Late spring and early summer are when you’ll find asparagus in its prime. And that means now. With a unique flavor and texture unlike much else – except perhaps fiddleheads – you don’t want to miss out on its relatively short growing season.
For many, the grill takes the reigns as the prime cooking tool for the summer. Good news. You’ll find that asparagus and the grill pair very well together. In a few short minutes and with minimal prep, asparagus is ready to go as a healthy side to your other grilled foods.
But don’t let the possibility of what is commonly referred to as “asparagus pee” prevent you from eating this super nutritious food. Not everyone can even notice the side effects – it’s actually a trait determined by genetics. And those who do notice it should not fear. The odor is an indication that a sulfur-containing amino acid has been successfully broken down. Asparagus is low in fat and calories, high in fiber, a good source of Vitamin C and B, and contains the highest amount of glutathione – a powerful antioxidant and phytochemical – of any fruit of any vegetable. Glutathione helps prevent aging and several diseases like cancer, heart disease, and dementia.
To start (even if you don’t intend to grill), you want to purchase thin, tender stalks. They should be about the size of your pinky in diameter. If you have unusually large hands – think about the width of a pencil. As the season progresses, you’ll notice thicker stalks (more like the width of your thumb) for sale and these are still perfectly fine. It’s just that the thicker the stalk, the woodier the asparagus might taste. Some people like to peel the stalks of thicker asparagus to remove some of that toughness.
Regardless of the size of your asparagus, you store it all the same way – upright, in water, in the fridge, and at a temp below 40F. But first, trim the ends of the stalks slightly, as you would a bouquet of flowers. Asparagus is just one of those produce items you want to use as soon as absolutely possible – because it will lose its flavor and nutritional value pretty quickly.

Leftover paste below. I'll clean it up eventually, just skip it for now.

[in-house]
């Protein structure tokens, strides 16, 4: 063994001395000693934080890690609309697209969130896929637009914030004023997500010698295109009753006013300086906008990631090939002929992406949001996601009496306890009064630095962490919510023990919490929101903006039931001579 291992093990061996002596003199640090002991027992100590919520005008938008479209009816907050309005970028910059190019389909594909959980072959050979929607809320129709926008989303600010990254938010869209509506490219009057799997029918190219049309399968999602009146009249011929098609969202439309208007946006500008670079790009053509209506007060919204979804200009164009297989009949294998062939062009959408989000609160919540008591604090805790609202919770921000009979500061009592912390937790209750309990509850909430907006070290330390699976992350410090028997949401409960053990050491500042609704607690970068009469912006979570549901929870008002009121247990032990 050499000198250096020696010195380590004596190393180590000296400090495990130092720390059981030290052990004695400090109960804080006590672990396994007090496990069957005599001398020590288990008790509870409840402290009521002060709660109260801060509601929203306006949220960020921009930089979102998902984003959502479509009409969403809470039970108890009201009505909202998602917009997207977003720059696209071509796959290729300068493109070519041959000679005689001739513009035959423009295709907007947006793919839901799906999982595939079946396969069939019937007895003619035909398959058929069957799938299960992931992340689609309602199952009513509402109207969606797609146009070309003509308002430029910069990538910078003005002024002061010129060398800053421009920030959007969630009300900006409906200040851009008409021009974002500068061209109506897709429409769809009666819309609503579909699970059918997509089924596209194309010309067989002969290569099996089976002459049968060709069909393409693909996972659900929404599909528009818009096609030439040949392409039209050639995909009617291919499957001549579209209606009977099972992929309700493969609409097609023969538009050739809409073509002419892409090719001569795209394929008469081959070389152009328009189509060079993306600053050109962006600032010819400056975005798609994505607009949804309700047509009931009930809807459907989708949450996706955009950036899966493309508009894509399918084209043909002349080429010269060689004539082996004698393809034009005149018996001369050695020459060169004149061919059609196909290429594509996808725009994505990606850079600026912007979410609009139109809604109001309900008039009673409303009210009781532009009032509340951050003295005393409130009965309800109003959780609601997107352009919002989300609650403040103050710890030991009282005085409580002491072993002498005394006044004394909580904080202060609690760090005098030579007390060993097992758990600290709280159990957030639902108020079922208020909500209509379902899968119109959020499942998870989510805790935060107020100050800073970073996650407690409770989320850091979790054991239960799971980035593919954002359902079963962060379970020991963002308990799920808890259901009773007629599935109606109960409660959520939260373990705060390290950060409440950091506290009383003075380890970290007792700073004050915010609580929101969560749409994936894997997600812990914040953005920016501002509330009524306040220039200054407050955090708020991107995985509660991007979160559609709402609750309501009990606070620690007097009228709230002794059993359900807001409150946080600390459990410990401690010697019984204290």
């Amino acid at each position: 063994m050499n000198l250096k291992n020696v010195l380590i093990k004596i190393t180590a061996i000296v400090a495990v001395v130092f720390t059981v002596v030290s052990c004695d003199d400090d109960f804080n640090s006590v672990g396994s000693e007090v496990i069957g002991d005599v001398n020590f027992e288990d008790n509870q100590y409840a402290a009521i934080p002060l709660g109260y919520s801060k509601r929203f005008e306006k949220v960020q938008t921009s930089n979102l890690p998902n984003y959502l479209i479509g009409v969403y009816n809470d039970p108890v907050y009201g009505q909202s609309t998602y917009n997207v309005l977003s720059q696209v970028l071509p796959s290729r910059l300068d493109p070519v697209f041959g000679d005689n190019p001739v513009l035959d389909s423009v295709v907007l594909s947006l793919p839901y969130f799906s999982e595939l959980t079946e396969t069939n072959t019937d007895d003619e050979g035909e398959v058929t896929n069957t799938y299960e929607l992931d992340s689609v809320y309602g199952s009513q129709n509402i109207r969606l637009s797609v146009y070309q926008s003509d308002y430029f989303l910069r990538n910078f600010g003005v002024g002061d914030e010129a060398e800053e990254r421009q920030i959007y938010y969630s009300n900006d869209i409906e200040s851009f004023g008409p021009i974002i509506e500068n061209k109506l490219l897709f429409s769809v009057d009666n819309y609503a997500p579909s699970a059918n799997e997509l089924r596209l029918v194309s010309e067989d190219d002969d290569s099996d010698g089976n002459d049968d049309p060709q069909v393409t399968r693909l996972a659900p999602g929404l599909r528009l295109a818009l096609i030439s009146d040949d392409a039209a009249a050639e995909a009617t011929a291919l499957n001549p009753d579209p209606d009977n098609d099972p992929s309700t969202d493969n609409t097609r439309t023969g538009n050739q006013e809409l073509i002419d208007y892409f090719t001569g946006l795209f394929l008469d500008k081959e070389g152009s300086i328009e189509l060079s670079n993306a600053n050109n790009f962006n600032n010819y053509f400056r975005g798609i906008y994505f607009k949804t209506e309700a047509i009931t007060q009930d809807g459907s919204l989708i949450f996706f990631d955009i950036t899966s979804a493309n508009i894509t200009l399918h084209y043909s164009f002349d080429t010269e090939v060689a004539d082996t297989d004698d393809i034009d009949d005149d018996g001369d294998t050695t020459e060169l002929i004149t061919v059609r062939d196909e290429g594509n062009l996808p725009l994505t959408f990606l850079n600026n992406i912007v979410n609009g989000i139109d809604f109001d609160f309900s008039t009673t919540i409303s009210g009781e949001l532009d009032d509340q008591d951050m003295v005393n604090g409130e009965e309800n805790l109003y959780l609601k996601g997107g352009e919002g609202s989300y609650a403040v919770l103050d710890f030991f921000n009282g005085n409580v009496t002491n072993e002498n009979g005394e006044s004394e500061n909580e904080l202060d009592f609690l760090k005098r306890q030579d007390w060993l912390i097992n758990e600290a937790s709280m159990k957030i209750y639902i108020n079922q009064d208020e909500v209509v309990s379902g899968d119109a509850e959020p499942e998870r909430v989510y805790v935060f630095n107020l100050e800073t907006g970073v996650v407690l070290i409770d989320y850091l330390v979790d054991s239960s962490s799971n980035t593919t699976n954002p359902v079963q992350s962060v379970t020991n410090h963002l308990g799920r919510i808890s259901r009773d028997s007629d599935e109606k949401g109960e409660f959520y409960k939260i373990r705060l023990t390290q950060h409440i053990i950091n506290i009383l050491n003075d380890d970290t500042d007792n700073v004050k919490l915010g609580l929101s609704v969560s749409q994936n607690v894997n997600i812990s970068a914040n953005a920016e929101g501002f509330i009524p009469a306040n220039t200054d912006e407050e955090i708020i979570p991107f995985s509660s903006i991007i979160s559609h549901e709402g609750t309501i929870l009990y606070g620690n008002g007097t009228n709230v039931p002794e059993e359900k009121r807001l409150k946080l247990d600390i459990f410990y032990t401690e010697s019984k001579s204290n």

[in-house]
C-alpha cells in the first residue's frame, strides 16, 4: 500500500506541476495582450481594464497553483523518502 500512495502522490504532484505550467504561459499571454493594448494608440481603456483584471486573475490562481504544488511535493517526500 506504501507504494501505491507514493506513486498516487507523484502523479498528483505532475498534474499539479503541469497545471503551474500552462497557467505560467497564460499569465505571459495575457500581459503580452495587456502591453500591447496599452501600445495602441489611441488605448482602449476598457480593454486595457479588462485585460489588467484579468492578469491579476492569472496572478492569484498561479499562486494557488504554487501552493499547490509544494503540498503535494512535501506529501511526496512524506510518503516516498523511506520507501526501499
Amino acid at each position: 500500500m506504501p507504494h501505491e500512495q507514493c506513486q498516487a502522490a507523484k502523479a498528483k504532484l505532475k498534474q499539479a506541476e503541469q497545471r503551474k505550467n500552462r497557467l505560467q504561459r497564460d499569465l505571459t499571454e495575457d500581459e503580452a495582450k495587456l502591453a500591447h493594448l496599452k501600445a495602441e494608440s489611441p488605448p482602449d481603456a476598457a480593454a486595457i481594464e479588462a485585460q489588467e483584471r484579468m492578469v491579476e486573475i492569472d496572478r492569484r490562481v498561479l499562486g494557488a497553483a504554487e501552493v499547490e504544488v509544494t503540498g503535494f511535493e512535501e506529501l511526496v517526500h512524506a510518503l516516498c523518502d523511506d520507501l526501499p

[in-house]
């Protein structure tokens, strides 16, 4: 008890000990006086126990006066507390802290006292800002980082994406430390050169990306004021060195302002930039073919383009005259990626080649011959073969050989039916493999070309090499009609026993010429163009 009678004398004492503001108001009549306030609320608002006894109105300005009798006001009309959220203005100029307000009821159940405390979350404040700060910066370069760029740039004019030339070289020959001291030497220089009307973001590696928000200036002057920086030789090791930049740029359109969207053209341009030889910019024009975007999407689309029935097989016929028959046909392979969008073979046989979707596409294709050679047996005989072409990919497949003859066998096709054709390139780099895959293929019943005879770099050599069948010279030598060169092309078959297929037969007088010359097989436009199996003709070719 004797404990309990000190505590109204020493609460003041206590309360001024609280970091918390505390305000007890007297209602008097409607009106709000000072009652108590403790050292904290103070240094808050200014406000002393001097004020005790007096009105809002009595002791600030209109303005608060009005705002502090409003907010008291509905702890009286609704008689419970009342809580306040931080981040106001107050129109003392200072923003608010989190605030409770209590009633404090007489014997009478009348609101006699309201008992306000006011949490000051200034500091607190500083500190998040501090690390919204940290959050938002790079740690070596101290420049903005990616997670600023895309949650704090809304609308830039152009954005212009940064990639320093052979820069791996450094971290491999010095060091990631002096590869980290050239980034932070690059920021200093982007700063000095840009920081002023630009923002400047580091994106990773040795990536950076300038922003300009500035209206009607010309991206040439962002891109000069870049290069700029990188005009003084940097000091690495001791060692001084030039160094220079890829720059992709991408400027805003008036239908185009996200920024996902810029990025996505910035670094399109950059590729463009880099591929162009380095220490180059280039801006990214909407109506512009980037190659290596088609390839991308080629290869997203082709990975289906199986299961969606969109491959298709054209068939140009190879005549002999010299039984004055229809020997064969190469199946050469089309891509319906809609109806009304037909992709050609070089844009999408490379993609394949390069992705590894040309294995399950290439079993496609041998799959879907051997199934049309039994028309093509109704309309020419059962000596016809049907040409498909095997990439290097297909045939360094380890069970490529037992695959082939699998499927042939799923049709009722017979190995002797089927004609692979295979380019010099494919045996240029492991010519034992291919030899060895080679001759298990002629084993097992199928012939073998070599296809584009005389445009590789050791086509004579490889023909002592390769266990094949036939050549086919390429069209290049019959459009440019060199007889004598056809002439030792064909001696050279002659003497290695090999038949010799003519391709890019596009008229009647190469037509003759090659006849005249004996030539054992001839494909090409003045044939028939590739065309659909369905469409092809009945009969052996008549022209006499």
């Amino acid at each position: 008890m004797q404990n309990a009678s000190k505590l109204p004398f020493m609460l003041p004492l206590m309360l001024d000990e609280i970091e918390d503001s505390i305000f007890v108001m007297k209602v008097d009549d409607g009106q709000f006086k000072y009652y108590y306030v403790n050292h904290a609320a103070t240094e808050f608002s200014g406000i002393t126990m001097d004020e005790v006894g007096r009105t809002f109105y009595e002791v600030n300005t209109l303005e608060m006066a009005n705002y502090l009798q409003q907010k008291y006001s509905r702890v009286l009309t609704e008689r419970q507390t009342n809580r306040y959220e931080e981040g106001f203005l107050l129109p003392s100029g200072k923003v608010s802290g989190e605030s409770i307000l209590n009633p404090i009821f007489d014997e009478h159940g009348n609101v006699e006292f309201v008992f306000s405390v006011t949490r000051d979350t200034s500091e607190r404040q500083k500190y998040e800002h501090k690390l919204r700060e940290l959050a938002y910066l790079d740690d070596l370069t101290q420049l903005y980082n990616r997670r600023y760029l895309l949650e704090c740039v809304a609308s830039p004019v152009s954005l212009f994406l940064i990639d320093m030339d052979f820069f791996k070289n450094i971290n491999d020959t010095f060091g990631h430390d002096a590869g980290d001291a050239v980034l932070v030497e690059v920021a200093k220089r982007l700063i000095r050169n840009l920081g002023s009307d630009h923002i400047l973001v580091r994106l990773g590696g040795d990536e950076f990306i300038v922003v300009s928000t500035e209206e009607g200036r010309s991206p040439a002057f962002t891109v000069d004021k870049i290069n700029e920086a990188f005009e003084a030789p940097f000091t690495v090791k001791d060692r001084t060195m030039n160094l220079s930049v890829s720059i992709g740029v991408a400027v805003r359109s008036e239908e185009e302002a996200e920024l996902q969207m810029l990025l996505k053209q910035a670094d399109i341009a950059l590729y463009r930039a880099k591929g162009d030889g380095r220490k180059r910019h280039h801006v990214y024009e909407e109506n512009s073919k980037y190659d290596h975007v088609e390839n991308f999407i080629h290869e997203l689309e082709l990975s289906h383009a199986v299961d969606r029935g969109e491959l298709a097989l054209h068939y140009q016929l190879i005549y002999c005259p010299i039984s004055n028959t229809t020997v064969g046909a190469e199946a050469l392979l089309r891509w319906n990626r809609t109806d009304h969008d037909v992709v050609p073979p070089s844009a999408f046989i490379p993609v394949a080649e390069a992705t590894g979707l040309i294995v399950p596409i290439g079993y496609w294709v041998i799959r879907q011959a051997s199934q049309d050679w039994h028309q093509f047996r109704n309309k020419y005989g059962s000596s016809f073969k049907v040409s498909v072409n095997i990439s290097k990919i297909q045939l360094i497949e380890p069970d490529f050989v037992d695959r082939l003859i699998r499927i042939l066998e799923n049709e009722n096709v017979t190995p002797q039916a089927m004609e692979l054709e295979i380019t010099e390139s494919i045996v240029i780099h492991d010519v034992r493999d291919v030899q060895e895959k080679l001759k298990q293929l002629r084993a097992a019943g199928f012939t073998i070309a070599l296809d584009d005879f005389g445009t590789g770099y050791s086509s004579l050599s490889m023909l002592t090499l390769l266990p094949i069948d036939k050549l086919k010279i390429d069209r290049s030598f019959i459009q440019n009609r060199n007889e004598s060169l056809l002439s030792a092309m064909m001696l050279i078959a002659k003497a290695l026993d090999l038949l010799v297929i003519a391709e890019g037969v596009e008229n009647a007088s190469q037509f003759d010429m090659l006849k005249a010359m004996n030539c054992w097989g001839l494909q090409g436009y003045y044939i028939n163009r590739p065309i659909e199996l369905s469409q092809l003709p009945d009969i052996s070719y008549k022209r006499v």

When you’re ready to eat, the first thing you want to do is break off the woody bottoms. This is more necessary in thicker stalks than thinner ones. But all you have to do is hold the stalk with both hands and bend the bottom until you find its breaking point. Discard the ends and save them (with any peelings, if you choose to peel) in the freezer for your next batch of vegetable stock. Afterward, give your bunch of asparagus a good rinse and pat dry with a towel.
For grilling, coat the asparagus in an equal mix of lemon juice and olive oil. Sprinkle with a little kosher salt and some minced garlic, if you’d like. Place the stalks on your clean (this is important!) hot grill. I like to cook them over a medium-high flame for about 5 minutes. This leaves them with a good amount of crunch – just how I like them.
- 1 bunch fresh asparagus
- 1 Tbsp olive oil
- Juice of 1/2 lemon
- Kosher salt
- 1 clove minced garlic
- Clean and preheat your grill with a medium-high flame.
- Give the asparagus a good rinse and pat dry with paper towels.
- Break off the woody ends of the asparagus.
- Lightly coat with olive oil, lemon juice, garlic, and a couple of pinches of salt.
- Arrange the asparagus horizontally on the heated grill.
- Rotate every couple of minutes with tongs, cooking for a total of about 6 minutes for a crunchy bite or a bit longer for less.
- Sprinkle a little more lemon juice and salt over the cooked asparagus and serve.